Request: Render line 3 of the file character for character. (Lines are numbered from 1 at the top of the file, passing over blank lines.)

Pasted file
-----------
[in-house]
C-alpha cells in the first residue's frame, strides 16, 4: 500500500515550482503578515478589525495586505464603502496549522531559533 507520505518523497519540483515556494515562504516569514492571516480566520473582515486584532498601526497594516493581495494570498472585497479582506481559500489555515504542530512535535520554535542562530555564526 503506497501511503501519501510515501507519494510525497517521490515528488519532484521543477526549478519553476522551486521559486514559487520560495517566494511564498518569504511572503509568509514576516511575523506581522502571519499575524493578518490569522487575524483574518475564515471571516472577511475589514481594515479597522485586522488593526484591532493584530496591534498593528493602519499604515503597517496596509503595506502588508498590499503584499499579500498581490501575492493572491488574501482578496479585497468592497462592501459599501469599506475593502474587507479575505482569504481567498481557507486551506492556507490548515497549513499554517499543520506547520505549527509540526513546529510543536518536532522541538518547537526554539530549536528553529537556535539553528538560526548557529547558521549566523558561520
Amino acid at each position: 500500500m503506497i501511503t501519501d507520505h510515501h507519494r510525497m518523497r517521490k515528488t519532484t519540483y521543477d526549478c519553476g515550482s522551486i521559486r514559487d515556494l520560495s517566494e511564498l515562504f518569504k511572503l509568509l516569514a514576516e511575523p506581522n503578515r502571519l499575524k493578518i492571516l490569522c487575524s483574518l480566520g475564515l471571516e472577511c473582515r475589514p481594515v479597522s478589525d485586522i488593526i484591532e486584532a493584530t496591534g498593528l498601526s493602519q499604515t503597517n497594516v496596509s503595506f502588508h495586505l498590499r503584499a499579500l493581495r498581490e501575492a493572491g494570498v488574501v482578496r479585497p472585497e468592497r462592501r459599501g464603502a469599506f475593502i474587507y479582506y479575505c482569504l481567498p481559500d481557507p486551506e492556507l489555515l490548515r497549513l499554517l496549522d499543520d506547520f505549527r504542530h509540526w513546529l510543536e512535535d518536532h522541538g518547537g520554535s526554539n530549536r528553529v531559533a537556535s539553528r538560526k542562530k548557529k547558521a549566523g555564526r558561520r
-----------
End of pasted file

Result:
Amino acid at each position: 500500500m503506497i501511503t501519501d507520505h510515501h507519494r510525497m518523497r517521490k515528488t519532484t519540483y521543477d526549478c519553476g515550482s522551486i521559486r514559487d515556494l520560495s517566494e511564498l515562504f518569504k511572503l509568509l516569514a514576516e511575523p506581522n503578515r502571519l499575524k493578518i492571516l490569522c487575524s483574518l480566520g475564515l471571516e472577511c473582515r475589514p481594515v479597522s478589525d485586522i488593526i484591532e486584532a493584530t496591534g498593528l498601526s493602519q499604515t503597517n497594516v496596509s503595506f502588508h495586505l498590499r503584499a499579500l493581495r498581490e501575492a493572491g494570498v488574501v482578496r479585497p472585497e468592497r462592501r459599501g464603502a469599506f475593502i474587507y479582506y479575505c482569504l481567498p481559500d481557507p486551506e492556507l489555515l490548515r497549513l499554517l496549522d499543520d506547520f505549527r504542530h509540526w513546529l510543536e512535535d518536532h522541538g518547537g520554535s526554539n530549536r528553529v531559533a537556535s539553528r538560526k542562530k548557529k547558521a549566523g555564526r558561520r